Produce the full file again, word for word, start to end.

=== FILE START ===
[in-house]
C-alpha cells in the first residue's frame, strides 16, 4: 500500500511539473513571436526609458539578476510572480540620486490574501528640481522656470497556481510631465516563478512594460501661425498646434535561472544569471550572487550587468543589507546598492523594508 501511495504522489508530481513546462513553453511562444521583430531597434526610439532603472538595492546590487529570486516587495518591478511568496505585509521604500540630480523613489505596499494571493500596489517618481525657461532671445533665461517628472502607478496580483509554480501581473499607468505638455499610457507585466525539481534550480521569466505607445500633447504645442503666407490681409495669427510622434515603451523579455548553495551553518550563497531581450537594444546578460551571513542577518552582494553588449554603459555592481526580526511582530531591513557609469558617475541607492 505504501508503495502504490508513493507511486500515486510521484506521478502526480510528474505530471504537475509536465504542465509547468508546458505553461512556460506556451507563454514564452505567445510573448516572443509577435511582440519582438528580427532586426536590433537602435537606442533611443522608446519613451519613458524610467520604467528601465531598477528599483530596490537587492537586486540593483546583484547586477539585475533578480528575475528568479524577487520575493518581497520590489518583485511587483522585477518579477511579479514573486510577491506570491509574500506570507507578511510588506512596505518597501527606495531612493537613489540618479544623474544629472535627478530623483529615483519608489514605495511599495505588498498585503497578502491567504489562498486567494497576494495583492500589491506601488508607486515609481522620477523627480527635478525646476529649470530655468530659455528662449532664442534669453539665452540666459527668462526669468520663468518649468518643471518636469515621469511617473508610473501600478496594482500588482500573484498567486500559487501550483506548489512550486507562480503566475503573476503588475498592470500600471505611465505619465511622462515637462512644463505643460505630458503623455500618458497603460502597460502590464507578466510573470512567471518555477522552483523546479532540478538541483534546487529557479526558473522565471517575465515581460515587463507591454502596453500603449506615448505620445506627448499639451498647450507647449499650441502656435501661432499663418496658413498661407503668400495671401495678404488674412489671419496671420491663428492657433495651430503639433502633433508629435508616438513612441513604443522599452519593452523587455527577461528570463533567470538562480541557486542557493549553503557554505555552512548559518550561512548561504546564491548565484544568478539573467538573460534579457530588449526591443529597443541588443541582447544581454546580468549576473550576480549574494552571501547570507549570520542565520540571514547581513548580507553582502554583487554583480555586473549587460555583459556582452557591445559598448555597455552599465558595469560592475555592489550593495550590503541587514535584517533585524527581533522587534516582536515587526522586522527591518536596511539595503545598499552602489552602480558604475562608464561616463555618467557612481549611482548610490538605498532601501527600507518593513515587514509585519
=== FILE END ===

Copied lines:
[in-house]
C-alpha cells in the first residue's frame, strides 16, 4: 500500500511539473513571436526609458539578476510572480540620486490574501528640481522656470497556481510631465516563478512594460501661425498646434535561472544569471550572487550587468543589507546598492523594508 501511495504522489508530481513546462513553453511562444521583430531597434526610439532603472538595492546590487529570486516587495518591478511568496505585509521604500540630480523613489505596499494571493500596489517618481525657461532671445533665461517628472502607478496580483509554480501581473499607468505638455499610457507585466525539481534550480521569466505607445500633447504645442503666407490681409495669427510622434515603451523579455548553495551553518550563497531581450537594444546578460551571513542577518552582494553588449554603459555592481526580526511582530531591513557609469558617475541607492 505504501508503495502504490508513493507511486500515486510521484506521478502526480510528474505530471504537475509536465504542465509547468508546458505553461512556460506556451507563454514564452505567445510573448516572443509577435511582440519582438528580427532586426536590433537602435537606442533611443522608446519613451519613458524610467520604467528601465531598477528599483530596490537587492537586486540593483546583484547586477539585475533578480528575475528568479524577487520575493518581497520590489518583485511587483522585477518579477511579479514573486510577491506570491509574500506570507507578511510588506512596505518597501527606495531612493537613489540618479544623474544629472535627478530623483529615483519608489514605495511599495505588498498585503497578502491567504489562498486567494497576494495583492500589491506601488508607486515609481522620477523627480527635478525646476529649470530655468530659455528662449532664442534669453539665452540666459527668462526669468520663468518649468518643471518636469515621469511617473508610473501600478496594482500588482500573484498567486500559487501550483506548489512550486507562480503566475503573476503588475498592470500600471505611465505619465511622462515637462512644463505643460505630458503623455500618458497603460502597460502590464507578466510573470512567471518555477522552483523546479532540478538541483534546487529557479526558473522565471517575465515581460515587463507591454502596453500603449506615448505620445506627448499639451498647450507647449499650441502656435501661432499663418496658413498661407503668400495671401495678404488674412489671419496671420491663428492657433495651430503639433502633433508629435508616438513612441513604443522599452519593452523587455527577461528570463533567470538562480541557486542557493549553503557554505555552512548559518550561512548561504546564491548565484544568478539573467538573460534579457530588449526591443529597443541588443541582447544581454546580468549576473550576480549574494552571501547570507549570520542565520540571514547581513548580507553582502554583487554583480555586473549587460555583459556582452557591445559598448555597455552599465558595469560592475555592489550593495550590503541587514535584517533585524527581533522587534516582536515587526522586522527591518536596511539595503545598499552602489552602480558604475562608464561616463555618467557612481549611482548610490538605498532601501527600507518593513515587514509585519